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Sixth case of pulmonary worm in rats confirmed this year in Hawaii, visitor to the island

Another case of rat lungworm disease has been confirmed in an adult visitor on the island of Hawaii.

The state health department announced today that it had received notification of the confirmed case of disease control and prevention centers, the sixth in Hawaii since the beginning of the year. 39; year.

Of the six cases, three were residents and three were visitors, all likely to have contracted the disease on the island of Hawaii.

The sixth person, a mainland resident, was traveling in western Hawaii when she was infected with the parasite responsible for rat lungworm disease. The person became ill in early February and was hospitalized for a short time on the continent for his symptoms.

An investigation did not identify an exact source of infection. However, the person reported eating a lot of fresh fruits without washing them.

"The careful washing of fresh fruits and vegetables, regardless of their origin, is an important step in the prevention of rat lungworm disease," said Dr. Sarah Park, state epidemiologist, in a statement. A press release. "Thoroughly inspecting and rinsing products under clean, running water is the most effective way to eliminate pests and other contaminants."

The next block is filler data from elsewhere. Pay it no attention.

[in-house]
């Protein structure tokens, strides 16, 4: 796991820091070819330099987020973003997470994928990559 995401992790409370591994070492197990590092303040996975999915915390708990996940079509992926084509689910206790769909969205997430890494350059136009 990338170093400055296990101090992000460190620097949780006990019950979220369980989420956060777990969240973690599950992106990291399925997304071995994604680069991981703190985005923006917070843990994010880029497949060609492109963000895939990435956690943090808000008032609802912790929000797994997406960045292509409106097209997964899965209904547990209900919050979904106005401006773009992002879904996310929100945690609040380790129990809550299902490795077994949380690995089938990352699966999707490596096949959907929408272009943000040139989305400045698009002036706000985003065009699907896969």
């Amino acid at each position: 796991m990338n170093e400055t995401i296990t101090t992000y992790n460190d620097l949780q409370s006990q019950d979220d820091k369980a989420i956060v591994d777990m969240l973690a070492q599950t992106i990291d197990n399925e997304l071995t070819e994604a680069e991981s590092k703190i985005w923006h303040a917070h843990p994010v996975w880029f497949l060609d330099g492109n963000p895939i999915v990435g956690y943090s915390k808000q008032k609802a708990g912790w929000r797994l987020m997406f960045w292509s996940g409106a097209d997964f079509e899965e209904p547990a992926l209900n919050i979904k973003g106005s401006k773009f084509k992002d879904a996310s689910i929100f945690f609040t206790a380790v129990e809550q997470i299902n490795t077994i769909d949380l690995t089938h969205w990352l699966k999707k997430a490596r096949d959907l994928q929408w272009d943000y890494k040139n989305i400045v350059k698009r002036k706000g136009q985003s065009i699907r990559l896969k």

Angiostrongylosis, known as rat lungworm disease, is caused by a parasitic roundworm and can have debilitating effects on the brain and spinal cord of an infected person. In Hawaii, most people get sick by accidentally ingesting a snail or slug infected with the parasite.

The most common symptoms, which can vary widely, include severe headaches and stiff necks. In the most severe cases, people suffer from neurological problems, acute pain and long-term disability.

The State Department of Health recommends taking the following steps to prevent rat lungworm disease:

>> Wash all fruits and vegetables with running water to eliminate slugs and snails. Pay special attention to leafy vegetables.

>> Control snail, slug, and rat populations around homes, gardens, and farms. Get rid of these vectors safely by cleaning up debris where they could live and using traps and bait. Always wear gloves when working outdoors.

>> Inspect, wash and store products in sealed containers, whether from a local retailer, farmer's market, or garden.

For more information on rat lungworm disease and how to prevent its spread, please contact the state health department via this link, as well as the Department of Health website. agriculture of the state.

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